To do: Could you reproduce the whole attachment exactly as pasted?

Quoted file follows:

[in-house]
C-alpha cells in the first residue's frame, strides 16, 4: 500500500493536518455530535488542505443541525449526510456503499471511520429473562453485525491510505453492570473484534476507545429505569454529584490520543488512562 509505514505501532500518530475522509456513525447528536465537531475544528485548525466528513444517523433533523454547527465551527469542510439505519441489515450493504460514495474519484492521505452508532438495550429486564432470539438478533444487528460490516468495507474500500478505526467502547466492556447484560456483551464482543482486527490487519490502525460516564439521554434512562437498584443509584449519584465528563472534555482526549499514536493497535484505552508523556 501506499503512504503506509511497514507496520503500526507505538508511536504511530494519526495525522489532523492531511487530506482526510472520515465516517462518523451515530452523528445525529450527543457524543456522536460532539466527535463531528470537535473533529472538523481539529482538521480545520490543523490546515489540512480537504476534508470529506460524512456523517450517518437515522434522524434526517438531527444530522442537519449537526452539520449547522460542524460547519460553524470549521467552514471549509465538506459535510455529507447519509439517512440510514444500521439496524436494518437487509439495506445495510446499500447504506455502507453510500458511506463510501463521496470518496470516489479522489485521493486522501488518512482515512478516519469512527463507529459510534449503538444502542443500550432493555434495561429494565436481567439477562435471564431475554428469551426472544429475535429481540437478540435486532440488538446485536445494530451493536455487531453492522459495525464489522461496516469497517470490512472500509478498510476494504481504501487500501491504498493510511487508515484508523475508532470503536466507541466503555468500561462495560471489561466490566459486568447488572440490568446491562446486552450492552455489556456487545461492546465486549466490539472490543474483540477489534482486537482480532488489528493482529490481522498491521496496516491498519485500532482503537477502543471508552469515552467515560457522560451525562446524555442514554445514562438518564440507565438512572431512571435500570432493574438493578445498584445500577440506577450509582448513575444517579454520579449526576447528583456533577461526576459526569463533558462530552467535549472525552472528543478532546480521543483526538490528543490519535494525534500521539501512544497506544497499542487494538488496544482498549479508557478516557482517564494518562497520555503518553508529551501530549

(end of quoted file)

[in-house]
C-alpha cells in the first residue's frame, strides 16, 4: 500500500493536518455530535488542505443541525449526510456503499471511520429473562453485525491510505453492570473484534476507545429505569454529584490520543488512562 509505514505501532500518530475522509456513525447528536465537531475544528485548525466528513444517523433533523454547527465551527469542510439505519441489515450493504460514495474519484492521505452508532438495550429486564432470539438478533444487528460490516468495507474500500478505526467502547466492556447484560456483551464482543482486527490487519490502525460516564439521554434512562437498584443509584449519584465528563472534555482526549499514536493497535484505552508523556 501506499503512504503506509511497514507496520503500526507505538508511536504511530494519526495525522489532523492531511487530506482526510472520515465516517462518523451515530452523528445525529450527543457524543456522536460532539466527535463531528470537535473533529472538523481539529482538521480545520490543523490546515489540512480537504476534508470529506460524512456523517450517518437515522434522524434526517438531527444530522442537519449537526452539520449547522460542524460547519460553524470549521467552514471549509465538506459535510455529507447519509439517512440510514444500521439496524436494518437487509439495506445495510446499500447504506455502507453510500458511506463510501463521496470518496470516489479522489485521493486522501488518512482515512478516519469512527463507529459510534449503538444502542443500550432493555434495561429494565436481567439477562435471564431475554428469551426472544429475535429481540437478540435486532440488538446485536445494530451493536455487531453492522459495525464489522461496516469497517470490512472500509478498510476494504481504501487500501491504498493510511487508515484508523475508532470503536466507541466503555468500561462495560471489561466490566459486568447488572440490568446491562446486552450492552455489556456487545461492546465486549466490539472490543474483540477489534482486537482480532488489528493482529490481522498491521496496516491498519485500532482503537477502543471508552469515552467515560457522560451525562446524555442514554445514562438518564440507565438512572431512571435500570432493574438493578445498584445500577440506577450509582448513575444517579454520579449526576447528583456533577461526576459526569463533558462530552467535549472525552472528543478532546480521543483526538490528543490519535494525534500521539501512544497506544497499542487494538488496544482498549479508557478516557482517564494518562497520555503518553508529551501530549